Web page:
Hawaii, Australia, and Northern Ontario are the settings for three new novels
A problem with characterization also damages Linda Spalding's Daughters of Captain Cook (Lester & Orpen Dennys, 224 pages, $13.95 paper). The book centres on a sensitive young woman, Jesse Quill, and the breakdown of her marriage. Since the husband, Paul, is never made to seem worth Jess's attention in the first place, a reader has trouble with her agonies. Paul's physically attractive but otherwise a loser; he fives on an allowance, he plays at being a photographer, he indulges his passions and his large, selfish ego. Are Jess's love and adoration therefore wrongheaded? Is she a dope, too? Spalding gives no indication that her book can be read this way. Jess's lamentations are not the stuff of irony.
The novel has its good points. It's cleanly plotted and organized, the writing is precise and capable of some finely wrought imagery (more on this in a moment), and there's an effectively controlled air of menace. The story goes like this: Jess, from a pioneer Kansas family, has eloped with Paul, who is heir to a large colonial estate in Hawaii (he is soon disinherited, except for the allowance); they have a daughter, Kit, who is seven in the summer of 1973, when the marriage blows up. They have recently moved to Hawaii, to be near the family property, which has been willed to Paul's adopted Hawaiian sister, Mihana. Paul leaves the marriage for Mihana's 14?year? old daughter. Themes of pedophilia and incest lurk everywhere under the banyan tree.
If you're impressed by Spalding's first?person prose, you'll Eke this book. I'm not. For me, too much of the language is self?conscious, breathy, portentous, repetitive. Too much of it seems like an attempt to poeticize the trite, to cloak every act and detail with a lush (and artificial) lyricism. Too many fines are like these: "the ocean smell was rich and heavy, full of sex"; or "I ran my hand along Kit's spine, measuring its terrible fragility"; or "the morning leaked away; and the day turned into something hot, impatient, fragile with woe" (the publishers have chosen this last one for their blurb). If Spalding's characters were worth all this effort, all this pretence at profundity (as jean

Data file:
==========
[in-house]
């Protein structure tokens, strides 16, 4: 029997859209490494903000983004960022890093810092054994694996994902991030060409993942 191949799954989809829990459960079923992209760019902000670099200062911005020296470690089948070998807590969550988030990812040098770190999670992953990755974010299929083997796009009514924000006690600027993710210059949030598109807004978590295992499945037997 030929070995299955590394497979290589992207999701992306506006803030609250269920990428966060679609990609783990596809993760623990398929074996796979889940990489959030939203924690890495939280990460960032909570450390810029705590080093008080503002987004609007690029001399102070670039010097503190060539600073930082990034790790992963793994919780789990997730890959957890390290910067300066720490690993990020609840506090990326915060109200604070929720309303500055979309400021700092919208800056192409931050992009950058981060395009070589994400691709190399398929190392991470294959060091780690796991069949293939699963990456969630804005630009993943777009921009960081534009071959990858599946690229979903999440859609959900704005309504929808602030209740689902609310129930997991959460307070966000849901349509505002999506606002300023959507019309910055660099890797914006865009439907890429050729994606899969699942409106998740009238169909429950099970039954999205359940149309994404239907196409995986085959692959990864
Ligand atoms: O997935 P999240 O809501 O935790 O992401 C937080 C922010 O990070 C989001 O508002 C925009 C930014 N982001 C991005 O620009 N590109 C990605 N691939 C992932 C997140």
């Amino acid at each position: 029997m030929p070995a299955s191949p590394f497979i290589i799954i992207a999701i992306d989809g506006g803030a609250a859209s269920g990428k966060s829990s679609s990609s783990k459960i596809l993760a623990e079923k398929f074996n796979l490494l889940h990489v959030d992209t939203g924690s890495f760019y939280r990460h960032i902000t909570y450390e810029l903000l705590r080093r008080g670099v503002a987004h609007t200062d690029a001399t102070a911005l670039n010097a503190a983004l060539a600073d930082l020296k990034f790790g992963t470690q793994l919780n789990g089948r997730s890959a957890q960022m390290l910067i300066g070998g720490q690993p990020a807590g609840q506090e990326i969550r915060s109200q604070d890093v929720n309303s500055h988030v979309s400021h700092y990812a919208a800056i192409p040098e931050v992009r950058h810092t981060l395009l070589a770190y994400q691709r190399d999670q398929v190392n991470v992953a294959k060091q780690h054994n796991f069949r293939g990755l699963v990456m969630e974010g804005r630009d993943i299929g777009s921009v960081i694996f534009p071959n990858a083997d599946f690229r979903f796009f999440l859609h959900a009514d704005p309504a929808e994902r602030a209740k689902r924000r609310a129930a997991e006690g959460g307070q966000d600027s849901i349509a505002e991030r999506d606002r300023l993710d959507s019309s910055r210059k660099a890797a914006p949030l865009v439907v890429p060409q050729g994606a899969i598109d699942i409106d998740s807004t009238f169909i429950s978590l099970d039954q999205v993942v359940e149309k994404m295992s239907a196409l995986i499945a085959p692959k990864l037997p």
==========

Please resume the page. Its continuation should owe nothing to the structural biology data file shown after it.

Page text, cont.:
Rhys's are in Wide Sargasso Sea, to cite a novel with a similar tropical setting and a similar mood of sexual foreboding), then my objection would vanish. I'm also sure that other readers will find this sort of hothouse prose right up their alleys.
The early pages of The Drama Dreams of Zoo Animals, by Valmai Howe (Nu?Age Editions, 226 pages), seem overwritten, too, a bit overheated, a bit too fond of adjectives, but after a while the prose settles down nicely. The structure, very short sections that alternate between the heroine's childhood and the present, is insistent at first, but a reader soon gets used to that as well. Howe's intelligence and tact are sufficient to overcome these potential weaknesses (not to mention a clutch of typos and some unlikely dialogue); she's produced an enjoyable novel with a plucky heroine and a core of emotional truth.
Sarah Ashton is a teenager living in Melbourne; she has a summer job, she's studying physiotherapy but wants to be a writer, her friend Emma's in arts, her father is a tyrant, her mother a coward, her lover, Leon, is twice her age and dangerously neurotic. Nothing too unusual here ?? just your normal adolescent conflicts. It's to Howe's credit that she can fit the ordinary and the extreme alike into patterns that create plausible motives and characters.
Sarah's father, a left?wing ideologue, is given to priggish rages, backyard nudity, and mistresses. He orders Sarah about and tries to control her life; with help from Emma and Leon, she survives and learns compassion for him and her overborne mother. She also has some charming schoolgirl giggles with Emma and some heavy sex with Leon. This is your basic rites?of? passage novel, but Howe handles it well, and her characters give the illusion of reality. If the book could use some tightening here and there ?? parts of it are rather limp ?? on the whole it's a solid piece of work.